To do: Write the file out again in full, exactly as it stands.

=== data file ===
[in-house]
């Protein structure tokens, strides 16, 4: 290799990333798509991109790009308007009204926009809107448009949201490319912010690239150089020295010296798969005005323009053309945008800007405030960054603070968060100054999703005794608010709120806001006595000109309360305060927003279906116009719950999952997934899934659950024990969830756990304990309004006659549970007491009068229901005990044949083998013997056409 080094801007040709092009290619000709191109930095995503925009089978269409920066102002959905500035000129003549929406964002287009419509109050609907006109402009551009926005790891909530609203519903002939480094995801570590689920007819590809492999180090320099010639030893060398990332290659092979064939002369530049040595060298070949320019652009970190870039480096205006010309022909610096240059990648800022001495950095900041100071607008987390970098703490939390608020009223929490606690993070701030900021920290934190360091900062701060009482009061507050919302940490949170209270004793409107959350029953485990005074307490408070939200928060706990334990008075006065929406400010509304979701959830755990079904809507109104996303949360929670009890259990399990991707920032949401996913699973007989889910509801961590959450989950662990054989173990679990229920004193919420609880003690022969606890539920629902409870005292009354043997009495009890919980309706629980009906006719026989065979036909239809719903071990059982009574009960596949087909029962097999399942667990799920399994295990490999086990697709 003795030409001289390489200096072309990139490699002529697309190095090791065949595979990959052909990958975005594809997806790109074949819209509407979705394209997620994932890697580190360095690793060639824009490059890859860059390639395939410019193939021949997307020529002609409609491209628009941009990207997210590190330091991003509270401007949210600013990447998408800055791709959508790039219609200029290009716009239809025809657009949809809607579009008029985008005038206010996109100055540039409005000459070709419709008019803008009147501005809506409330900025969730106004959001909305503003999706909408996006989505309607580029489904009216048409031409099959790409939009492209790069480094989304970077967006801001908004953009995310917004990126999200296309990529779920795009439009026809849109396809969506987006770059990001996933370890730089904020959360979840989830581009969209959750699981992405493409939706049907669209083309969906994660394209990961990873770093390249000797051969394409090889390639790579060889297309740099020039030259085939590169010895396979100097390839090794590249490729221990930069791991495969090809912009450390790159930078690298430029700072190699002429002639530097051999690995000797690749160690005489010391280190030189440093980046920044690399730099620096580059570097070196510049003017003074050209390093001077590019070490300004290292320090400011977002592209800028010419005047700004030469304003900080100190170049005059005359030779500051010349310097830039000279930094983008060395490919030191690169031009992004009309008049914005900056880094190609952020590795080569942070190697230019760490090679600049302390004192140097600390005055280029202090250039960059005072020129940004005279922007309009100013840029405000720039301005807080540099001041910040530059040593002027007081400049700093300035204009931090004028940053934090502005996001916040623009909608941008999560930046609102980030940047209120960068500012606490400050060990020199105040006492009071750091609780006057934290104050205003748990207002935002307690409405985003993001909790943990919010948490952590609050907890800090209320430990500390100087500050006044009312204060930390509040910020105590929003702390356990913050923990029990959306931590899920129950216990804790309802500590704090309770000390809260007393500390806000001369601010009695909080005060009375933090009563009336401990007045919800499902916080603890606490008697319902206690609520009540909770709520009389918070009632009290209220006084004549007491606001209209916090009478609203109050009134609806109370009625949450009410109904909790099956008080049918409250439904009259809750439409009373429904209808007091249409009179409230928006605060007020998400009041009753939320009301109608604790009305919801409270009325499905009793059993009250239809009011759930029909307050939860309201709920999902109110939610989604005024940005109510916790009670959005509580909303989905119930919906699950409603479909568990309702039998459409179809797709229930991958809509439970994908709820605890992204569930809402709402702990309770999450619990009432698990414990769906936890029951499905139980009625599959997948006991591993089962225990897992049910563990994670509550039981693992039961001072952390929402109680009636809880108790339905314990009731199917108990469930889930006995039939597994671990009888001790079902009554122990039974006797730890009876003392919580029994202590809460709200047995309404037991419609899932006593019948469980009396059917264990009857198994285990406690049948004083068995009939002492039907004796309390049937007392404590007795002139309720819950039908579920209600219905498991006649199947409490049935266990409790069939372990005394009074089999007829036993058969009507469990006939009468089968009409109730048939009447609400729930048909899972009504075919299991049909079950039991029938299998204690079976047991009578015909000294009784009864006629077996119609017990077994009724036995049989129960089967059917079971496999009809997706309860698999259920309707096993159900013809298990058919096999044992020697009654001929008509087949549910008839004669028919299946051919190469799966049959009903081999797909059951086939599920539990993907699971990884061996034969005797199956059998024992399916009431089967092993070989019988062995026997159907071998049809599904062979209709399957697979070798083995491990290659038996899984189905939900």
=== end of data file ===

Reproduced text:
[in-house]
């Protein structure tokens, strides 16, 4: 290799990333798509991109790009308007009204926009809107448009949201490319912010690239150089020295010296798969005005323009053309945008800007405030960054603070968060100054999703005794608010709120806001006595000109309360305060927003279906116009719950999952997934899934659950024990969830756990304990309004006659549970007491009068229901005990044949083998013997056409 080094801007040709092009290619000709191109930095995503925009089978269409920066102002959905500035000129003549929406964002287009419509109050609907006109402009551009926005790891909530609203519903002939480094995801570590689920007819590809492999180090320099010639030893060398990332290659092979064939002369530049040595060298070949320019652009970190870039480096205006010309022909610096240059990648800022001495950095900041100071607008987390970098703490939390608020009223929490606690993070701030900021920290934190360091900062701060009482009061507050919302940490949170209270004793409107959350029953485990005074307490408070939200928060706990334990008075006065929406400010509304979701959830755990079904809507109104996303949360929670009890259990399990991707920032949401996913699973007989889910509801961590959450989950662990054989173990679990229920004193919420609880003690022969606890539920629902409870005292009354043997009495009890919980309706629980009906006719026989065979036909239809719903071990059982009574009960596949087909029962097999399942667990799920399994295990490999086990697709 003795030409001289390489200096072309990139490699002529697309190095090791065949595979990959052909990958975005594809997806790109074949819209509407979705394209997620994932890697580190360095690793060639824009490059890859860059390639395939410019193939021949997307020529002609409609491209628009941009990207997210590190330091991003509270401007949210600013990447998408800055791709959508790039219609200029290009716009239809025809657009949809809607579009008029985008005038206010996109100055540039409005000459070709419709008019803008009147501005809506409330900025969730106004959001909305503003999706909408996006989505309607580029489904009216048409031409099959790409939009492209790069480094989304970077967006801001908004953009995310917004990126999200296309990529779920795009439009026809849109396809969506987006770059990001996933370890730089904020959360979840989830581009969209959750699981992405493409939706049907669209083309969906994660394209990961990873770093390249000797051969394409090889390639790579060889297309740099020039030259085939590169010895396979100097390839090794590249490729221990930069791991495969090809912009450390790159930078690298430029700072190699002429002639530097051999690995000797690749160690005489010391280190030189440093980046920044690399730099620096580059570097070196510049003017003074050209390093001077590019070490300004290292320090400011977002592209800028010419005047700004030469304003900080100190170049005059005359030779500051010349310097830039000279930094983008060395490919030191690169031009992004009309008049914005900056880094190609952020590795080569942070190697230019760490090679600049302390004192140097600390005055280029202090250039960059005072020129940004005279922007309009100013840029405000720039301005807080540099001041910040530059040593002027007081400049700093300035204009931090004028940053934090502005996001916040623009909608941008999560930046609102980030940047209120960068500012606490400050060990020199105040006492009071750091609780006057934290104050205003748990207002935002307690409405985003993001909790943990919010948490952590609050907890800090209320430990500390100087500050006044009312204060930390509040910020105590929003702390356990913050923990029990959306931590899920129950216990804790309802500590704090309770000390809260007393500390806000001369601010009695909080005060009375933090009563009336401990007045919800499902916080603890606490008697319902206690609520009540909770709520009389918070009632009290209220006084004549007491606001209209916090009478609203109050009134609806109370009625949450009410109904909790099956008080049918409250439904009259809750439409009373429904209808007091249409009179409230928006605060007020998400009041009753939320009301109608604790009305919801409270009325499905009793059993009250239809009011759930029909307050939860309201709920999902109110939610989604005024940005109510916790009670959005509580909303989905119930919906699950409603479909568990309702039998459409179809797709229930991958809509439970994908709820605890992204569930809402709402702990309770999450619990009432698990414990769906936890029951499905139980009625599959997948006991591993089962225990897992049910563990994670509550039981693992039961001072952390929402109680009636809880108790339905314990009731199917108990469930889930006995039939597994671990009888001790079902009554122990039974006797730890009876003392919580029994202590809460709200047995309404037991419609899932006593019948469980009396059917264990009857198994285990406690049948004083068995009939002492039907004796309390049937007392404590007795002139309720819950039908579920209600219905498991006649199947409490049935266990409790069939372990005394009074089999007829036993058969009507469990006939009468089968009409109730048939009447609400729930048909899972009504075919299991049909079950039991029938299998204690079976047991009578015909000294009784009864006629077996119609017990077994009724036995049989129960089967059917079971496999009809997706309860698999259920309707096993159900013809298990058919096999044992020697009654001929008509087949549910008839004669028919299946051919190469799966049959009903081999797909059951086939599920539990993907699971990884061996034969005797199956059998024992399916009431089967092993070989019988062995026997159907071998049809599904062979209709399957697979070798083995491990290659038996899984189905939900």